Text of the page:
My son loves report card day. Not because he’s on some early waiting list for MENSA (though he is smart as hell), but because he knows that report card day is damn near like Christmas. Thanks to my father and sister-in-law, good grades have become synonymous with new toys. Making the honor roll means being able to walk into the store and pick out anything he wants. Though his picks are usually within reason, you figure report cards are three times a year, plus the miscellaneous gift for a score of 100 on an exam. Justin brought home all “A”s, so you could just see his eyes light up as he rubbed his hands together.
So I guess I wonder, when do you cross the line from bribing and giving incentive… to straight up bribing your kids? When I was growing up, I never got toys or money for good grades. I had to be happy with a pat on the head and “keep it up” from my Dad. Which sucks in a way cause I was dang near a straight-A student through most of elementary school and would have caked off! But oh well.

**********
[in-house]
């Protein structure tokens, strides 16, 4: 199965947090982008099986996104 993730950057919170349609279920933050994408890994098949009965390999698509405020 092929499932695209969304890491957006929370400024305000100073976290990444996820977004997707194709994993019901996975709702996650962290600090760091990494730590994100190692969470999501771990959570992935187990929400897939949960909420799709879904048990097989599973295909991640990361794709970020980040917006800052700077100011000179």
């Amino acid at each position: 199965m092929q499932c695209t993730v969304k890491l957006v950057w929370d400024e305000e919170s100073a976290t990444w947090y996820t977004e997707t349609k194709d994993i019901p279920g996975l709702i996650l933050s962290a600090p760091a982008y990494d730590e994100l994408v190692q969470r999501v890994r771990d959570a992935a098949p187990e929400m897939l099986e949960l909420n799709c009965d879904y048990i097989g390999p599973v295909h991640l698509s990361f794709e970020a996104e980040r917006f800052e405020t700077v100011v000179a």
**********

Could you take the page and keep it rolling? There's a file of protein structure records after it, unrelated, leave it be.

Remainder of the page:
Dr. Virginia Shiller, a clinical psychologist and author of Rewards for Kids, (www.rewardsforkids.com) recommends that parents reward their children for short-term (e.g., grades on a project or test) rather than long-term progress (e.g., end of semester report cards). In doing so, parents turn the focus to those small things, like effective study skills, that will have lifelong benefits to the child.
Dr. Shiller also suggests using incentives other than cash and material items. For example, consider planning a special trip or allowing your child to have a friend sleep over. Or maybe they get to sleepover at a friend’s house and you get a night off – Win/Win!
If your kid needs a little more incentive to do well in school, you can always use the Cosby method: